Jordan set to open school doors to Syrian refugee children

With the help of international funding, Jordan has promised to make room for all refugee children in its schools by adding more afternoon shifts and hiring thousands of teachers.

Photo by: AP
Photo by: AP

A Jordanian teacher talks to Syrian refugee students at a school in Amman, Jordan, September 1, 2016.

Jordan appears all set to put all refugee children present in the country into its schools from this week.

Boosted by international funding, the kingdom has promised to make room for these children in its schools by adding more afternoon shifts and hiring thousands of teachers.

More than 90,000 Syrian refugee children in Jordan weren't able to attend school last year, along with hundreds of thousands in neighbouring host countries.

The situation prompted warnings of a "lost generation" as a result of Syria's five-year-long civil war.

A Syrian refugee family brings their children to school in Amman, Jordan, September 1, 2016.

Intissar Ghozlan's two youngest boys haven't been in school since the family fled from Syria to Jordan two years ago.

There's no space in local classrooms, and the boys, 12 and 14, can "barely write their names," having forgotten most of what they learned back home, she says.

For many children, this could be their last chance, said Robert Jenkins, the Jordan representative of UNICEF, the UN children's agency.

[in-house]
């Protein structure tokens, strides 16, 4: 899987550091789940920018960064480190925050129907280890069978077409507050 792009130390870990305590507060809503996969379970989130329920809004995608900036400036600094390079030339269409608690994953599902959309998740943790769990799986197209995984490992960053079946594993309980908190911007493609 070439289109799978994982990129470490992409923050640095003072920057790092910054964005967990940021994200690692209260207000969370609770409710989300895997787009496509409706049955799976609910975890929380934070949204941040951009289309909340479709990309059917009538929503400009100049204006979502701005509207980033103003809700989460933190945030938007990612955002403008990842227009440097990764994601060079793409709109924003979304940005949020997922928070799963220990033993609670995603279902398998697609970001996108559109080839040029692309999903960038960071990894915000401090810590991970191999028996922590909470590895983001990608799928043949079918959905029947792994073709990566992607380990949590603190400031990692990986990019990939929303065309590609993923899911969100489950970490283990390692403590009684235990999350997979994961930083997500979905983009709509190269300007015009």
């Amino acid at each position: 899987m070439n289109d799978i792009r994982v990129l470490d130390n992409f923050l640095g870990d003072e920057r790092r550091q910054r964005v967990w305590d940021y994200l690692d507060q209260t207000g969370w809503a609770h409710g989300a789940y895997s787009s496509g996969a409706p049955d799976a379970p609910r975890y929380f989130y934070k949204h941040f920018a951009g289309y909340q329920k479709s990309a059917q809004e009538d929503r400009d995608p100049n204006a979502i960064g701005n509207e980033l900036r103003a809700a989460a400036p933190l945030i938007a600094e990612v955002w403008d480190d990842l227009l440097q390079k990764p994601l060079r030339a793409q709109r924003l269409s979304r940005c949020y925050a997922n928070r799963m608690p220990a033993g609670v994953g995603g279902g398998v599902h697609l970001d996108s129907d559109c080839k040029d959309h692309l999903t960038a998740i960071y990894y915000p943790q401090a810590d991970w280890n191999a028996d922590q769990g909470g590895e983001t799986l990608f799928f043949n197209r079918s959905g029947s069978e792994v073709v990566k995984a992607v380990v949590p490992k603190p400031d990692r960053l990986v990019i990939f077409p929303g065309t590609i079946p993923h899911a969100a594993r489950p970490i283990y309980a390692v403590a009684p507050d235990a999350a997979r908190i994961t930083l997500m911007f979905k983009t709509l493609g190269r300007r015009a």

"At a certain point, it becomes next to impossible for a child to realize its potential, if they have been out of school that long," he said.

The back-to-school program "not only will have a great impact on individual children, but on the population as a whole and on Jordan as a whole and on the future potential rebuilding of Syria," he said.

A Syrian refugee father brings his daughters to school in Amman, Jordan, September 1, 2016.

The promise of education for all is part of a broader deal made earlier this year at a watershed conference on Syria aid in London.

Jordan pledged to give refugees access to legal work and education, as a way of keeping them in the region and discouraging them from migrating to Europe.

In return, donor countries promised hundreds of millions of dollars in aid, concessional financing and trade benefits to pay for the refugee burden and boost Jordan's struggling economy.

Yet the aid is slow to trickle in.

Jordan's education minister, Mohammed Thnaibat, said he needs about $1 billion over three years to educate refugee children and ease current overcrowding.

The money would pay for doubling the number of schools with second shifts to 200, building 500 more classrooms, hiring 5,000 teachers and building 300 new schools.

Jordan received about $80 million so far for this year, enough to open schools to all, but not enough for keeping the program going for the entire year, he said.

TRTWorld, AP